House intensifies its war against DoD teleworkers

Its 2025 Defense appropriations bill would prohibit DoD from using funding for any telework or remote work that is done on a 'regular and recurring basis.'

  • The House of Representatives is coming out strong against federal telework. That chamber’s version of the 2025 Defense appropriations bill would prohibit the DoD from using any of its funding for any telework or remote work that is done on a “regular and recurring basis.” The same measure would cut DoD’s payroll for civilian employees by nearly a billion dollars. The White House has objected to both provisions and several others, saying the president would veto the bill if it reaches his desk as-is.
    (DoD Appropriations bill, 2025 - House Appropriations Committee)
  • Defense Secretary Lloyd Austin has selected a State Department official to be the Pentagon’s new chief of staff. Derek Chollet, who has served in various senior policy roles at the White House, the Pentagon and the State Department, will replace Kelly Magsamen, who is stepping down at the end of June. Chollet served as assistant secretary of Defense for international security affairs from 2012 to 2015. President Joe Biden nominated Chollet to be the Pentagon’s policy chief last year, but his nomination got stalled in Congress. Secretary of State Anthony Blinken is naming Tom Sullivan to become the next State Department counselor.
  • The Department of Homeland Security is hosting a career expo in Chantilly, Virginia this Thursday and Friday. Free and open-to-the-public, attendees will be able to meet with DHS hiring managers and apply for openings. Senior DHS officials will also be on-site to share more details about departmentwide career opportunities.
    (DHS Career Expo - Department of Homeland Security)
  • Federal buildings across the country are getting new tools to measure their sustainability. The General Services Administration (GSA) will invest $80 million to bring new meters, smart sensors and more tools to about 560 federal buildings across the nation. Using money from the Inflation Reduction Act, GSA said it will install about 1,000 new meters to measure electricity, water, and gas performance to find inefficiencies and fix them in building performance. At more than 70 buildings, GSA will put in smart sensors to measure indoor air and environmental quality, carbon dioxide levels and other conditions to adjust building operations based on real-time data. GSA said these investments will help accelerate the government's progress toward achieving net-zero emissions in the federal building by 2045.
  • Lawmakers are pressing the Biden administration for progress on classification reform. A group of bipartisan senators is asking for an update on efforts to use technology to support both classification and declassification. In a June 18 letter to federal CIO Clare Martorana, the lawmakers said technologies like AI could help streamline classification and improve transparency. The 2023 Sensible Classification Act requires the White House to deliver a progress report on those technology efforts by the end of this year.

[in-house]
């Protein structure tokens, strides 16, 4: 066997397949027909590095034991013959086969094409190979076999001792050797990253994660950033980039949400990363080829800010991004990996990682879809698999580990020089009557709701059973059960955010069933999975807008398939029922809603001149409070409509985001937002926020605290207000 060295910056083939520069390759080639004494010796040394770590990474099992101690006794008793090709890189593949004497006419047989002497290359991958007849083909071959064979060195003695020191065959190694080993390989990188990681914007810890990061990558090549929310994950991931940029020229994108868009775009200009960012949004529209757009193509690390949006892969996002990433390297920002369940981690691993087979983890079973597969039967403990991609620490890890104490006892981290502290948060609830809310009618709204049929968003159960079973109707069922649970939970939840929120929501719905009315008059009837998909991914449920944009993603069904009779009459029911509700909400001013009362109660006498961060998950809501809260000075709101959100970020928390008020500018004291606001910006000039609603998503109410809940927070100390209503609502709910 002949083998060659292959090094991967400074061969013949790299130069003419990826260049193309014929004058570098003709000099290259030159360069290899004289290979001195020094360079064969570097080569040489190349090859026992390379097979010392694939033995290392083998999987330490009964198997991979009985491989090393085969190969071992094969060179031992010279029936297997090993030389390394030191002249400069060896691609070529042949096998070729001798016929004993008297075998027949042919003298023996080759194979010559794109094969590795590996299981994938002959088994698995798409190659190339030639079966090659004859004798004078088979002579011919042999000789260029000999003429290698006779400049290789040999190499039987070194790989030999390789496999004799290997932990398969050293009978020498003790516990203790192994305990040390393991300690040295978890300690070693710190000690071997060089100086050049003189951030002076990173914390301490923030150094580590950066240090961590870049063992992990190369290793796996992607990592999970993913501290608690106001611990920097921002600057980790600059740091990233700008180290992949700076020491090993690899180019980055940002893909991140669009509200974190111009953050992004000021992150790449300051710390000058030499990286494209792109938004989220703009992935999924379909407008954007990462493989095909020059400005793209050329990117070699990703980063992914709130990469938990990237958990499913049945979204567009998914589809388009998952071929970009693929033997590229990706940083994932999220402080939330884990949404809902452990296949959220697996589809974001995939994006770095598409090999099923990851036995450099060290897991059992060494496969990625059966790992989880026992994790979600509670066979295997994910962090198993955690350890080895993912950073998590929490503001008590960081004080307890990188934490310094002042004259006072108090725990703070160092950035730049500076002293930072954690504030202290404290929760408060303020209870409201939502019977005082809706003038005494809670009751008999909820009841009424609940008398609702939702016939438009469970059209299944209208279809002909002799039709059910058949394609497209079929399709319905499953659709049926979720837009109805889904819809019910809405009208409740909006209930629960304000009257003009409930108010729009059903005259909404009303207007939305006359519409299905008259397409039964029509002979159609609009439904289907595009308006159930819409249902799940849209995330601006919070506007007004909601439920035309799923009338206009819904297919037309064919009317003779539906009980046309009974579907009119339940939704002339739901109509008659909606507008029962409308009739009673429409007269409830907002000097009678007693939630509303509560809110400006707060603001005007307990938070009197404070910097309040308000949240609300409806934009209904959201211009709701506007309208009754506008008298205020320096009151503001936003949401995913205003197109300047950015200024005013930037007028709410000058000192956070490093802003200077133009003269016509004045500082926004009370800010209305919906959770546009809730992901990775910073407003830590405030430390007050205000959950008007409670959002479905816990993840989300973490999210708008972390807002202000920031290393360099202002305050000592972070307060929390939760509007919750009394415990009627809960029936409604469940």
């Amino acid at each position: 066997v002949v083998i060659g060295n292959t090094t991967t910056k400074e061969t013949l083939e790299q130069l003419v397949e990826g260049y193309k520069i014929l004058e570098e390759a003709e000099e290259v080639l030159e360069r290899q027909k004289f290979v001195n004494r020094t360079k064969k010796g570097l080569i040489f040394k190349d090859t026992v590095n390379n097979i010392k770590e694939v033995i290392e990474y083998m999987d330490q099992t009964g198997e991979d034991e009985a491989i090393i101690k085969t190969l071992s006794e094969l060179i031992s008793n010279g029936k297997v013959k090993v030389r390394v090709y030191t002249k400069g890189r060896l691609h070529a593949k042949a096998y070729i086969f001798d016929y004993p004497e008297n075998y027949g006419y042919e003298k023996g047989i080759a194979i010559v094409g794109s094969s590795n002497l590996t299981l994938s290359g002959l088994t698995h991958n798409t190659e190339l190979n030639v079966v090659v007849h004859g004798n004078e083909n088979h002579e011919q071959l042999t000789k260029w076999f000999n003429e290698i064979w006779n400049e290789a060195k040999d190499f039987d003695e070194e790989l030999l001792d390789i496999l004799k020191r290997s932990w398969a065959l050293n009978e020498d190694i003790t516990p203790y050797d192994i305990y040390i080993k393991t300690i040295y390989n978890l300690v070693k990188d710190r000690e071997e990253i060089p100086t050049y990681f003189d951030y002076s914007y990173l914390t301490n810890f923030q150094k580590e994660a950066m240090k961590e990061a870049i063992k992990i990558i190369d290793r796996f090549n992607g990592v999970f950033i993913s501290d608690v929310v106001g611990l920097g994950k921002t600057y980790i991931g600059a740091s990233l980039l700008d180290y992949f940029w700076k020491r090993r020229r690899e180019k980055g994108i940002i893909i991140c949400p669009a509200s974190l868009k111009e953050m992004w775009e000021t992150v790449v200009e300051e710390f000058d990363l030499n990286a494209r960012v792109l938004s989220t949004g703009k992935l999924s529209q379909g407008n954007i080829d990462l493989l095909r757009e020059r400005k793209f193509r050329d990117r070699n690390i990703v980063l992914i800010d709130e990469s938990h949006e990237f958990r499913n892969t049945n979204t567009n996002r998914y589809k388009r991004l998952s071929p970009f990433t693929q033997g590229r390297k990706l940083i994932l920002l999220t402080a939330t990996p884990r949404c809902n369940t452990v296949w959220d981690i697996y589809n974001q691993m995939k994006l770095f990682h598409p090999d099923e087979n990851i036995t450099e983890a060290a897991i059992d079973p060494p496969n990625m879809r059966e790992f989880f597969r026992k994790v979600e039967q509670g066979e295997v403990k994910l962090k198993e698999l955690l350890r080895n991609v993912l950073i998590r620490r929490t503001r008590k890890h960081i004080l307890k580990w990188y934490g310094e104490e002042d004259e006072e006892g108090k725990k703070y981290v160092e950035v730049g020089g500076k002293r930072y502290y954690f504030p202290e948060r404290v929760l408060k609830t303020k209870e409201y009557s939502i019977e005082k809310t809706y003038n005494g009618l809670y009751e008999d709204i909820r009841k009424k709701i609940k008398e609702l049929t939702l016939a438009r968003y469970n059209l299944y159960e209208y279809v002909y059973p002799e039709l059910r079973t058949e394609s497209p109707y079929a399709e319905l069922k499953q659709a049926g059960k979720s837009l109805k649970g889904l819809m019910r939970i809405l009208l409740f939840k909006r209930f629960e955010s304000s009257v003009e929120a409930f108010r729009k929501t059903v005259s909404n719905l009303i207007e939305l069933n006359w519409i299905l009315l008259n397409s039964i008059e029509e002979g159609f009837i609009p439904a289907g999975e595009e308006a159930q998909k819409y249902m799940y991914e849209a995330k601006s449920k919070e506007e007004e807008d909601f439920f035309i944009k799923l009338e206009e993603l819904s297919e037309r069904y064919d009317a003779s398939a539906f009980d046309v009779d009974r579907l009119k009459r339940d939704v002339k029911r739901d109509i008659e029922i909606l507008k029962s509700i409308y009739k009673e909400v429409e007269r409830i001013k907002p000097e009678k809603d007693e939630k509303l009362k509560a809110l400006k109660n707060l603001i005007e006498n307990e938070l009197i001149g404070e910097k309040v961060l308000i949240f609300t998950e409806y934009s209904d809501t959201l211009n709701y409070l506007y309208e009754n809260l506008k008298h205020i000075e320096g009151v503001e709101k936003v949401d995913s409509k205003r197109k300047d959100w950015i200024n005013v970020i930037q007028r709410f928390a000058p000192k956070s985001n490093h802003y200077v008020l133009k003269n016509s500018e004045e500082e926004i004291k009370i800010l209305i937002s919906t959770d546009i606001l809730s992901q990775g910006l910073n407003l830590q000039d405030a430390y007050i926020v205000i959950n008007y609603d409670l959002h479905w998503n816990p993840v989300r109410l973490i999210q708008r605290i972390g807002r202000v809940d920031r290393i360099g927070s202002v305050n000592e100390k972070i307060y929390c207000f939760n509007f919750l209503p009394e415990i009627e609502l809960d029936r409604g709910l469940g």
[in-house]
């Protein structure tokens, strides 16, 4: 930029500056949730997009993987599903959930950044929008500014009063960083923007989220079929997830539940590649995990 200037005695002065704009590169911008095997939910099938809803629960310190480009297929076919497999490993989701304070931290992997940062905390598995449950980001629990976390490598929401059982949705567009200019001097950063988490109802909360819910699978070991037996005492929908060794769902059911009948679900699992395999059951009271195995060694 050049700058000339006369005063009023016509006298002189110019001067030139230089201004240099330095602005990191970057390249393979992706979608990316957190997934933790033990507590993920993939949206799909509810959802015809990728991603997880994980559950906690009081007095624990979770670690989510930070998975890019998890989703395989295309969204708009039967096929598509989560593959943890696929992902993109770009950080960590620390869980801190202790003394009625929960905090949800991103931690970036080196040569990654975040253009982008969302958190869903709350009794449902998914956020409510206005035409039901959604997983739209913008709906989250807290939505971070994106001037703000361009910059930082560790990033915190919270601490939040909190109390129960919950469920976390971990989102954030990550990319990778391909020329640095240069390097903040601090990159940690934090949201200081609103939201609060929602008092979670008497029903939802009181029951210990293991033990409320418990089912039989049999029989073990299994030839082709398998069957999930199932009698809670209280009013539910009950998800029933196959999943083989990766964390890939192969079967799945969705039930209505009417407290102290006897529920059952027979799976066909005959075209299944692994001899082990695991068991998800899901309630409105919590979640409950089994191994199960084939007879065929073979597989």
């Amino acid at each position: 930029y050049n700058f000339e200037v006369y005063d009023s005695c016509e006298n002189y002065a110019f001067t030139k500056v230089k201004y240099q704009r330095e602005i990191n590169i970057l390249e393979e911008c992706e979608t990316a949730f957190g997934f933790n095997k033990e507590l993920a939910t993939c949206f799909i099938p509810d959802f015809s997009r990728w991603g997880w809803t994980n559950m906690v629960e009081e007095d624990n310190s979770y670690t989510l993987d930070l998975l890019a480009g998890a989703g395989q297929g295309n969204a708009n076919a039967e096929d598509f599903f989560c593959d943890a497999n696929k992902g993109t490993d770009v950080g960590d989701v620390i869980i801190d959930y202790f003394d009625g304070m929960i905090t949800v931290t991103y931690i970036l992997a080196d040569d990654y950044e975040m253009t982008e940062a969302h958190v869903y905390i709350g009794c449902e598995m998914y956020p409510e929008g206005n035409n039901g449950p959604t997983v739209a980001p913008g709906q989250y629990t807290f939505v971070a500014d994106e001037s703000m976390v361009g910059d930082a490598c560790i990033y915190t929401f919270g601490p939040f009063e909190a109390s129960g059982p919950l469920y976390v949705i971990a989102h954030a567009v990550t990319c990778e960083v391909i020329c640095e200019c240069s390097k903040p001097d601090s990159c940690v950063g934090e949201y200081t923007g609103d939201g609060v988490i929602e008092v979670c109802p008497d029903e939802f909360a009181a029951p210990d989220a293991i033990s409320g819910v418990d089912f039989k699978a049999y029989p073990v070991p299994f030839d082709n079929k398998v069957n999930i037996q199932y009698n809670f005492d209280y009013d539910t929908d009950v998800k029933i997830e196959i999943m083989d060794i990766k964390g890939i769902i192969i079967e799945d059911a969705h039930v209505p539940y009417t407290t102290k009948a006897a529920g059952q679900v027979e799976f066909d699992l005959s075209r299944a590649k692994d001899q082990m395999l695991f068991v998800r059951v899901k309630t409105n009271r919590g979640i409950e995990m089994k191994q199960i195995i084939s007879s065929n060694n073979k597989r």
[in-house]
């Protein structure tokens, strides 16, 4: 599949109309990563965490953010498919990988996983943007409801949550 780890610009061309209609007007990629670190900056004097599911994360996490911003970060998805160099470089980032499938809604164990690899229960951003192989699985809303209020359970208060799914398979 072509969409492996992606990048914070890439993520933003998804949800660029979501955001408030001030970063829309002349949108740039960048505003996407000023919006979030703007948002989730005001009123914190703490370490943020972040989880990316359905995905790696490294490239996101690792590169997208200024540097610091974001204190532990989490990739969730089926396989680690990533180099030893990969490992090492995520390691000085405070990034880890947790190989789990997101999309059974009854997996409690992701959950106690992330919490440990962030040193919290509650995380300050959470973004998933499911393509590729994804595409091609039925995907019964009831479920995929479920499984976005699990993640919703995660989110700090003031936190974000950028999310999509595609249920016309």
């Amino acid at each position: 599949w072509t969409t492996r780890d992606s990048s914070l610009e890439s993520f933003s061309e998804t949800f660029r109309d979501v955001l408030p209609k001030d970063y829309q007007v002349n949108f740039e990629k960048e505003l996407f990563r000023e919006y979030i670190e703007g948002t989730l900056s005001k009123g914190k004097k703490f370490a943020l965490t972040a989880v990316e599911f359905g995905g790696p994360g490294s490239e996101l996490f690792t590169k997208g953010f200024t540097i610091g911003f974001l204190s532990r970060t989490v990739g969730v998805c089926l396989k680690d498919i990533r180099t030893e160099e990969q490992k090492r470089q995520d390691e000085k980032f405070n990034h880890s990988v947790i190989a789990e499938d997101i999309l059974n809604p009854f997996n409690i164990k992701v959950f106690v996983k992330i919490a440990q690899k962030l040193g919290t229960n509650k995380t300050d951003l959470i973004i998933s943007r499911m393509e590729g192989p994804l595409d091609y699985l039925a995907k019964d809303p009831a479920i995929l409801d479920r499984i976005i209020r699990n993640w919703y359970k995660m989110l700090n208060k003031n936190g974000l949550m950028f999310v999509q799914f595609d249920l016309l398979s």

• Five senators are urging the Labor Department to change its interpretation of a policy that would make it more difficult for fraudsters to obtain unemployment insurance. Sen. James Lankford (R-Okla.) led a group of Republican lawmakers in a letter to Labor Department leaders seeking to give states more power to stop paying benefits when they believe fraud is likely occurring. Labor's current interpretation of the policy issued during the pandemic requires states to pause benefits to a suspected fraudulent claimant for a week. It also requires states to resume paying benefits on claims on which payment has already been made after a week-long pause, which the lawmakers said does not give states enough time to confirm eligibility.
  • The White House has rejected the House Appropriations Committee’s homeland security funding bill. In a statement Monday, the White House slammed the bill, largely due to disagreements over border and immigration spending. The Biden administration wants more money than the bill provides to hire extra asylum officers. The White House also criticized the lack of funding in the bill for DHS’ National Capital Region consolidation project. The House is slated to vote on the spending bill later this week.
  • House appropriators are pushing through a number of software and digital technology pilot programs in the 2025 defense budget, including projects focused on defensive cyber operations, space domain awareness software and improving access to accurate acquisition data. The funds are earmarked for various activities, ranging from research, development, testing and evaluation to procurement and production.
  • The six finalists for the 2024 Sammies People’s Choice Award are now entering the third and final round of voting from the public. The award is a unique one in the Partnership for Public Service’s annual awards series, in that it is based entirely on the total number of votes that each finalist receives. The second round of voting officially closed last night, which narrowed the finalists from 12 down to just six. Round three voting is open until July 12. The People’s Choice winner, as well as winners for the rest of the Sammies categories, will be announced ahead of an awards ceremony the Partnership will host in September.
    (People's Choice Award - Partnership for Public Service)

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